Being Open and Truthful Ran into Effective Branding on Valentine’s Day! You Won’t Believe What Happened Next!
Business is about relationships. It can’t be said plainer than that. No matter what we want to believe, humans – especially modern ones – are more emotional than they are rational creatures.
Especially in the business of marketing, it has been said a million times now with science to back it up: the decisions we make are based on how we feel – not on what we think.
This is not to say that facts are irrelevant, and that a potential partner, investor or customer won’t want to see the books or read the fine print. It is just to say that all things being equal between two options in business or the marketplace, a shopper will go with the choice that feels right. This is a subjective and subtle discernment that is more nuanced than can be covered just by saying they will go with the one they like. It is perhaps more accurate to say…
…“they will go with the one they like that is also the one they TRUST.
Considering this, it is perfectly reasonable to draw a parallel between how one might succeed in a customer relationship and how one might succeed in the hardest business of all – the business of love. (Besides, with Valentine’s Day coming, we just couldn’t help ourselves.)
Whether it’s good looks or good books. Whether it’s an appealing bottom line or an appealing, um… you know what we mean, what we look for in a partner in love goes beyond the surface stuff. For a relationship to take root, let alone succeed, both sides need to feel secure in the investment they are making (or have made), and security isn’t established by an examination of what’s on the surface – it’s what’s established by what’s beneath: that which belies what one can expect over the longer haul.
Think of it this way. If purchasing (or dating) decisions are driven by emotional rather than rational responses, then first contact needs to elicit a smile rather than a frown. And by first contact I don’t mean first impression, I mean first experience with the actual product or service.
For decades, paint and spray shellac have been used to make that hamburger look awesome in the commercial, or microscopic illegible print that unravels the giant FREE on a billboard, has been go-to pickup lines for would be consumer Casanova’s.
More recently, in the online realm – headlines like, “An amorous hippopotamus saw this grey Volkswagen beetle. You won’t believe what happened next!” has become the new Leisure-Suit Larry gold standard for getting clicks that get ads in front of eyes. But is this the first impression marketers really want for their brands?
For the answer to that question, just ask any shopper, or single seeking a soul mate, where disappointment on the first date ranks on their list of turn-ons?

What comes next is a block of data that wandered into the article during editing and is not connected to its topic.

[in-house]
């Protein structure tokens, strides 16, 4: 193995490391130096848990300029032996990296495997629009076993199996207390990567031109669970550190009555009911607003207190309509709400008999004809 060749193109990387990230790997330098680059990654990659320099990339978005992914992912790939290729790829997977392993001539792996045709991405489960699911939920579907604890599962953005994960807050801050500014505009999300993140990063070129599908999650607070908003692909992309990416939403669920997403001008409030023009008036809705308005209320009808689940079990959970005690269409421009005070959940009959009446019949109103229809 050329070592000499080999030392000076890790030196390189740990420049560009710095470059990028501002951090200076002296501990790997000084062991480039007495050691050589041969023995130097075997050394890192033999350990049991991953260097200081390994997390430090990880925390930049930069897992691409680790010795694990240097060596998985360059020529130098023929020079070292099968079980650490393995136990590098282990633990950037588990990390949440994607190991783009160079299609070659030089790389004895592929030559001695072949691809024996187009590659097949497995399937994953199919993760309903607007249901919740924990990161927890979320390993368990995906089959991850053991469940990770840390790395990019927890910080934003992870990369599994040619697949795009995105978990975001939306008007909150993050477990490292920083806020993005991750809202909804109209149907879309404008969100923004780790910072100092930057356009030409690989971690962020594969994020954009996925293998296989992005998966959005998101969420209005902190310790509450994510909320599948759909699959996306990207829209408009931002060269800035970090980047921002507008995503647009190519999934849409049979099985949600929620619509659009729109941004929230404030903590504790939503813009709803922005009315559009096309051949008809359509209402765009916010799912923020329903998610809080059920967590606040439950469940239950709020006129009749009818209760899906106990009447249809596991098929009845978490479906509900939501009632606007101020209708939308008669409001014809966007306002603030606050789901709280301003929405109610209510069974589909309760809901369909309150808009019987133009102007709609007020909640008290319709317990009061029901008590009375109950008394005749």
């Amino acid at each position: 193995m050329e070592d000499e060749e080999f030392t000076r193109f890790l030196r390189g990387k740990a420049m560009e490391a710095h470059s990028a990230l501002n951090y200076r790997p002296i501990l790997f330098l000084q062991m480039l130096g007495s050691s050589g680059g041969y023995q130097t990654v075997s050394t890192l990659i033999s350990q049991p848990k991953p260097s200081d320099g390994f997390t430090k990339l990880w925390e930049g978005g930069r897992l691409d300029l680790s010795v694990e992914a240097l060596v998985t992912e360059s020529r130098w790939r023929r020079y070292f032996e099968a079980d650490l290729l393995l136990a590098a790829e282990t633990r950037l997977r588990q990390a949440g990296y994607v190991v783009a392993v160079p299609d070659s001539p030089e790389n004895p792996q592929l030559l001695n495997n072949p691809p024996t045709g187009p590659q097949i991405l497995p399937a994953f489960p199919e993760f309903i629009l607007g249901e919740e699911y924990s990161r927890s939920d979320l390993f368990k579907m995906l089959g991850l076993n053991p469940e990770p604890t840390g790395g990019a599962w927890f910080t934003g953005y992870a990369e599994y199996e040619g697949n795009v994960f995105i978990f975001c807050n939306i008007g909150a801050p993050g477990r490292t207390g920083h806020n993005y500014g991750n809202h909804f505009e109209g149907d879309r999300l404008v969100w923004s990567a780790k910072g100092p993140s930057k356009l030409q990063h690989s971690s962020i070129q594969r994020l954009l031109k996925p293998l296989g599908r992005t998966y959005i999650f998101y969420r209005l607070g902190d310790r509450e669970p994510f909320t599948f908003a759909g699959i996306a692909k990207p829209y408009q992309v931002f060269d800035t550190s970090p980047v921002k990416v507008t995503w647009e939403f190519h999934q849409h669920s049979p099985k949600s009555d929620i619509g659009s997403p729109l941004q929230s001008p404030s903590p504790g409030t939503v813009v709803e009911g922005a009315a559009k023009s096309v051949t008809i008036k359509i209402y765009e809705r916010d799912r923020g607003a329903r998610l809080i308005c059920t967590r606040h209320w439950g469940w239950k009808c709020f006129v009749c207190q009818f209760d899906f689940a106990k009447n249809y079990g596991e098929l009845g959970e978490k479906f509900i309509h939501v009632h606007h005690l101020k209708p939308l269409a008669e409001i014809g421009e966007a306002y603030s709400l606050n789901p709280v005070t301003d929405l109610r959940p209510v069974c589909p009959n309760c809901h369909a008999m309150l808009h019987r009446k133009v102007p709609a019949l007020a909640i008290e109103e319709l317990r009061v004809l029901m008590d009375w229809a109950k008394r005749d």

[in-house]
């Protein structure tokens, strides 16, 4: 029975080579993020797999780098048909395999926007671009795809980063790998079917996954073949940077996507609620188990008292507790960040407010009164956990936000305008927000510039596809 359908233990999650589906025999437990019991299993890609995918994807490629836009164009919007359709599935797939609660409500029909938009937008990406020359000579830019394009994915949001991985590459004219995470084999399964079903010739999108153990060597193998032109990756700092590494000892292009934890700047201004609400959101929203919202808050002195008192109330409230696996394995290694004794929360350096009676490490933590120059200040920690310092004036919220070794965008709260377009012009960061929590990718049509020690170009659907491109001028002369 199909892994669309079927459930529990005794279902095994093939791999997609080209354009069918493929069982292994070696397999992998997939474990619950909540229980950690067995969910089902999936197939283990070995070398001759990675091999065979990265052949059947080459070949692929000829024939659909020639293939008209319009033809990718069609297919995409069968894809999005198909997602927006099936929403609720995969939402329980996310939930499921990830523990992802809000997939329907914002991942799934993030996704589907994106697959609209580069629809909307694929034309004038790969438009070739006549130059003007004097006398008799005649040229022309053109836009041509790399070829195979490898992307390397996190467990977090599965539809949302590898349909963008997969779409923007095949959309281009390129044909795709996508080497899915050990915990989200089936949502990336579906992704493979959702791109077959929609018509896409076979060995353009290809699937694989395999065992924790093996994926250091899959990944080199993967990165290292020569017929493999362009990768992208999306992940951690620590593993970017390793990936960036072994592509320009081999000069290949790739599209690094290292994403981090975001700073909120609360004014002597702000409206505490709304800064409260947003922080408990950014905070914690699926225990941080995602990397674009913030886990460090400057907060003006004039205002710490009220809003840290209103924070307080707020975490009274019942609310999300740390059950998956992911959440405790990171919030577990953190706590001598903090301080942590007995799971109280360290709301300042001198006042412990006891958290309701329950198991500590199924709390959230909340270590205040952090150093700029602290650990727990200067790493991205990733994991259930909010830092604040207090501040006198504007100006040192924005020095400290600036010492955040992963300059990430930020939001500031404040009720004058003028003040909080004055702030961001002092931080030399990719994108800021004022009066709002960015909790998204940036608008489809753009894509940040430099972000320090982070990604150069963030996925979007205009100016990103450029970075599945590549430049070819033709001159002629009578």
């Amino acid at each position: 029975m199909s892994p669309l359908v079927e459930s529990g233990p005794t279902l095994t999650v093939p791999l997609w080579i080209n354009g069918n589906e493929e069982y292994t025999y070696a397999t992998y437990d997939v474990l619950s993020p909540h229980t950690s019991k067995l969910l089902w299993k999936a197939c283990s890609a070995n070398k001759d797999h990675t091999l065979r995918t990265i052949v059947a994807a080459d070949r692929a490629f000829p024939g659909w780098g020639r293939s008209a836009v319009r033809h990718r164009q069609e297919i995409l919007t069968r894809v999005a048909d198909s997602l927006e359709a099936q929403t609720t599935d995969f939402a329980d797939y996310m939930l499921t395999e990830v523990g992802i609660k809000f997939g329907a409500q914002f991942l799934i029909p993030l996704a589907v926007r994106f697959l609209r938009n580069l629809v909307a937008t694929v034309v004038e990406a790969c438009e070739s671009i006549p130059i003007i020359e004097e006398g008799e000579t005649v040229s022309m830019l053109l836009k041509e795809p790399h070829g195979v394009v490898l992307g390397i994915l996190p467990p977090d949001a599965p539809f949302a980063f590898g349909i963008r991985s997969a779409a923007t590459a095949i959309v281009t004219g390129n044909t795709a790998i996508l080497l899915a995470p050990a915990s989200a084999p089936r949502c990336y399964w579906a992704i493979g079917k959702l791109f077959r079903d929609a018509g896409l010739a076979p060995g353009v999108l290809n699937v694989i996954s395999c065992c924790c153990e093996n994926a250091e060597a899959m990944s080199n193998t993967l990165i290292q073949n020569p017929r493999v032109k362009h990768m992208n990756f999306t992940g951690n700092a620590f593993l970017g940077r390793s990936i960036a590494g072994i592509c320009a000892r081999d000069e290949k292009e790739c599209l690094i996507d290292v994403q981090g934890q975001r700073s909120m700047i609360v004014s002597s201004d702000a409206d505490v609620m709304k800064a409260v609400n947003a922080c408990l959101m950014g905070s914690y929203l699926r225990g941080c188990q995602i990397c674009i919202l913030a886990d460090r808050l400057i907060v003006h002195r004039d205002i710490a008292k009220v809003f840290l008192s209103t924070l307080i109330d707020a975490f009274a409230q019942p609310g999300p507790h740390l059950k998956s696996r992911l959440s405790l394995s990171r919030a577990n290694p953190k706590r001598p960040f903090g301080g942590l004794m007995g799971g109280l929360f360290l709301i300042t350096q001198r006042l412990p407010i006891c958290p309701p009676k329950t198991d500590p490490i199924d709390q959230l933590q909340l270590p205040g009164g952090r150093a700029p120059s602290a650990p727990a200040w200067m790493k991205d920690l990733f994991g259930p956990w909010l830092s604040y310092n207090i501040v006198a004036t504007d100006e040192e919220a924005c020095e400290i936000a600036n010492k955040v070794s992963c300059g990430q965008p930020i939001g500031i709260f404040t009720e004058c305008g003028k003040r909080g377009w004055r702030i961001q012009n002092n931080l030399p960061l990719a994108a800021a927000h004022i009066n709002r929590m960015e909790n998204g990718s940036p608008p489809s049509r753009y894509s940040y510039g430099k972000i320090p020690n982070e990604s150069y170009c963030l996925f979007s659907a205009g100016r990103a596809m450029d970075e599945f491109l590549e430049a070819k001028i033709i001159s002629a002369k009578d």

Though the false promise, the flash-over-substance approach has found new life online as a way to fool advertisers into thinking that if something gets clicked on, the work is done, it only ever results in a let-down for the prospect. This is not the way to start a relationship.
Honesty is the best policy. Tricks, gimmicks, plot twists, baits-and-switches, are old-school for good reason. They may get you a date, but that’s not what you’re looking for. You aren’t spending valuable marketing dollars for a date, or a one-night stand. The smart money and the good investment goes for the big prize. You want the honeymoon.
To put it bluntly (sorry to sound like a 1950s TV dad): no honesty – no honeymoon.
Which brings us to the function of transparency in marketing. Transparency is really just honesty worn on your sleeve. It is a way of demonstrating not only that you are honest, but also that you value honesty and likely always will. It is the difference between the T-shirt that says “one-night stand’ and the T-shirt that says “Take me home to meet mom.”
If there’s anything more attractive than someone who doesn’t lie, and who establishes early on that they don’t disappoint, it’s someone who demonstrates they do not now – or will likely never – have something to hide!
“Fool me once, shame on you. Fool me twice, shame on me,“ so the old saying goes. But times have changed; and whether it’s dating or business there are not only a lot more fish in the sea, technology makes getting to just the right fish with just the right message a lot easier than it use to be. So perhaps that old saying needs a reboot. Perhaps now, it goes more like:
“Fool me once, shame on you. Fool me twi – oh, look over there! I’M OUTA HERE!”
So on the auspicious day we set aside to celebrate love and lovers, let us ponder, as marketers, the lofty philosophical notion that perhaps love and truth are intertwined concepts: that they are perhaps, even one and the same.
It’s a pleasing notion to take to heart, because in our cynical times, for once it seems – in life, in love and in business – doing the truly right thing is in fact the right thing to be doing.